Arms of the borough of Barnet, London, England

Barnet

Granted 1965

Blazon: Azure on a mount in base a Paschal lamb proper; on a chief per pale argent and gules a Saxon crown or between two roses counterchanged barbed and seeded proper

Crest: On a wreath of the colors a two-bladed airscrew in pale winged or surmounted by two swords in saltire points upwards proper

Supporters: On the dexter a lion and on the sinister a stag argent charged on the shoulder with a cross potent quadrate gules

Mantling: Azure lined argent

Motto: Unitas efficit ministerium (Unity accomplishes service)

The borough was formed from a combination of other boroughs, most of which are represented in the achievement. The Paschal lamb and the airscrew are from Hendon; the supporters are from Finchley; the crosses potent quadrate are from Friern Barnet. The red and white roses featured in the arms of both Barnet and East Barnet as a reference to the Battle of Barnet from the Wars of the Roses.

There is so much going on here, and I’m not sure any of it is good. Setting aside the fact that it’s basically impossible to make these arms work within the law of tinctures and the completely unnecessary compartment, my biggest complaint has to be the crest. First, that does NOT look like a propeller. I only figured out it’s supposed to be a two-bladed propeller seen from the front from the blazon. That’s not good. Secondly, it’s a fucking propeller. It’s already an allusion to aviation. You don’t need to put fucking wings on it. Third, I’m going to borrow Fox-Davies’ complaint about more modern crests: they were originally intended to be worn on top of a helmet. How the fuck are you supposed to balance that thing on your head? Would it even be identifiable from a distance? This is such a trainwreck, even the counterchanged reference to the Wars of the Roses isn’t enough to save it.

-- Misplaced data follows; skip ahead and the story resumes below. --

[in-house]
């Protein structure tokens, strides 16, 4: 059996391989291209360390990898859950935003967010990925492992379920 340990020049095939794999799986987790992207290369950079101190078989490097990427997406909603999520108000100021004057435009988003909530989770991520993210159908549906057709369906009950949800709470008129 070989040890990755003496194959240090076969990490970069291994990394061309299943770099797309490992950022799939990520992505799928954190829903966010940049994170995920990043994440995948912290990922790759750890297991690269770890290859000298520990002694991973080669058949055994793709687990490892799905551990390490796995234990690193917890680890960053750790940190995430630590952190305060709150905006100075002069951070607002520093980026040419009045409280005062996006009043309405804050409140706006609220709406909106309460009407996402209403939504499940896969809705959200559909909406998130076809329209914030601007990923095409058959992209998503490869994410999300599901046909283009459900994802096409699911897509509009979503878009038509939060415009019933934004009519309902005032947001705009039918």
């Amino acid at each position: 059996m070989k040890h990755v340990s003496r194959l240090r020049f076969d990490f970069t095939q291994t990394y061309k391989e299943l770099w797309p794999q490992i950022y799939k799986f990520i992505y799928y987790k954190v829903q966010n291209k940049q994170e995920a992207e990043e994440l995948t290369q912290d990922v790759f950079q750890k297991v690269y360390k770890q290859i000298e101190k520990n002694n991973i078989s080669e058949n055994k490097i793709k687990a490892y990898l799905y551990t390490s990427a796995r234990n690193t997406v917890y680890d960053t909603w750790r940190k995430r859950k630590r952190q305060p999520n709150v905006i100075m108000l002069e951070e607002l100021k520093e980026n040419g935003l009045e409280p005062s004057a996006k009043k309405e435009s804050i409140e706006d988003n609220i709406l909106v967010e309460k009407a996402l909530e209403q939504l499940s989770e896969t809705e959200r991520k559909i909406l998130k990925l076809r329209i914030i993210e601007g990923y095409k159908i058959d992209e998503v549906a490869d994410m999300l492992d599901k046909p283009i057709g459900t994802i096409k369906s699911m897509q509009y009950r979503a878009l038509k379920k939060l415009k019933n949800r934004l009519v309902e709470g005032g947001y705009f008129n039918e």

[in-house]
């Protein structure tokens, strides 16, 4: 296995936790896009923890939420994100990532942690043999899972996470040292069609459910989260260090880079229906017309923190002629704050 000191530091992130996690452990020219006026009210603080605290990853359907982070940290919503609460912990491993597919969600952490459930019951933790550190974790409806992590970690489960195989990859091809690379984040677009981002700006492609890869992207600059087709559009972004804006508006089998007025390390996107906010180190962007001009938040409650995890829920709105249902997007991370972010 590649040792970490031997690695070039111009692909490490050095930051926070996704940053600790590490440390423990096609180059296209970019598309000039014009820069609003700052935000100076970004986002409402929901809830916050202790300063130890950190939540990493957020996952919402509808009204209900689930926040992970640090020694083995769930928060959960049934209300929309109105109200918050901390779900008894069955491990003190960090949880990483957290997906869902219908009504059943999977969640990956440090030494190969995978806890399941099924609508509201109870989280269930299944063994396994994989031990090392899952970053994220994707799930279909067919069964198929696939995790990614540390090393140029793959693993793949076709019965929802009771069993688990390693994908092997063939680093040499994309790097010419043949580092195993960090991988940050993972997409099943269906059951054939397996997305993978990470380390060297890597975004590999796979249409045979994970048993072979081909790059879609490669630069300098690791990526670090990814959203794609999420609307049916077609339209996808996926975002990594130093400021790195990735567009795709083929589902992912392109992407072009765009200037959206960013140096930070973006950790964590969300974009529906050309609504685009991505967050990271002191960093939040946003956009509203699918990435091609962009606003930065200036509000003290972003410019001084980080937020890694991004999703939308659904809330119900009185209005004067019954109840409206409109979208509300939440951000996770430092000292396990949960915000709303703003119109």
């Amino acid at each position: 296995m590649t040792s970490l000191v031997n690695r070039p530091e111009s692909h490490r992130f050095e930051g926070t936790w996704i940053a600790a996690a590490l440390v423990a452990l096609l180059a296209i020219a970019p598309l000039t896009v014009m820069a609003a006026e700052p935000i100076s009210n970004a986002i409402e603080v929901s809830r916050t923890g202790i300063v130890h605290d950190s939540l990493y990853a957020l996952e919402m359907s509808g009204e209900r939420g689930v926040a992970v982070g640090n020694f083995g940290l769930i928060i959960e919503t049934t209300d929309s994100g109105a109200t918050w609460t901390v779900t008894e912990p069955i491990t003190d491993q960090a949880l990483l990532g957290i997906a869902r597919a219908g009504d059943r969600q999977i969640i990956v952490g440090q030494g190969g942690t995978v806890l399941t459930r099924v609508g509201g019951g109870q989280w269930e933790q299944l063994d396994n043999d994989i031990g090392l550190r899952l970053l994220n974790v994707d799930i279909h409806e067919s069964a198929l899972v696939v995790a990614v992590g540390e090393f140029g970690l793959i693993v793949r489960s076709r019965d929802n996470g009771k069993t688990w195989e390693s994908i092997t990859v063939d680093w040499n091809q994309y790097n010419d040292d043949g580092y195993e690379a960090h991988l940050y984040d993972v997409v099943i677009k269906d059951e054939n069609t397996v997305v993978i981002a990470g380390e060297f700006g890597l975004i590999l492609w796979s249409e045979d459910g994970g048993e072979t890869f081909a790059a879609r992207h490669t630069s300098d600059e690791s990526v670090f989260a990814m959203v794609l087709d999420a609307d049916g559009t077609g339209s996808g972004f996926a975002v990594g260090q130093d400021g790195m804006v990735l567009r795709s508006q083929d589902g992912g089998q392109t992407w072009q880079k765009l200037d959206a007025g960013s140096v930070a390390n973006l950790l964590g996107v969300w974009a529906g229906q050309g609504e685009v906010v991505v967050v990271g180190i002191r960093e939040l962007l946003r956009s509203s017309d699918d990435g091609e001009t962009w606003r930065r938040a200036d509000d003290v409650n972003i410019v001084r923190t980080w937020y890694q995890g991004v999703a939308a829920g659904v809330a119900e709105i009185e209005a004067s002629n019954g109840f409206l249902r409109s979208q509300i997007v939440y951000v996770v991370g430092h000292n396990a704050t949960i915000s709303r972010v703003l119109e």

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Arms of London, England

London

Granted 1957; in use since before 1483

Blazon: Argent a cross gules in the first quarter a sword in pale point in chief of the last

Crest: On a wreath of the colors a dragon’s sinister wing argent charged with a cross gules

Supporters: Two dragons argent charged on the wings with a cross gules

Mantling: Gules lined argent

Motto: Domine dirige nous (God direct us)

Most of the imagery in the arms of London is connected to the patron saint of England, Saint George, and his legendary slaying of the dragon. The saint’s symbol is argent, a cross gules, which recurs throughout the arms, as does the dragon. The sword is a symbol of St. Paul, to whom the first cathedral in London was dedicated.

I couldn’t not do London. I mean, they’re famous (as famous as arms get, anyways) with a shitton of religious iconography, so I couldn’t ignore them. What I did not expect to find, though, was that the arms were not confirmed until 195freaking7. That’s over five centuries of continuous use, predating the English College of Arms itself, and no one thought to give the capital city of freaking England a grant until after the toaster oven was invented? Nintendo had been around for sixty-eight years at that point! What the actual fuck.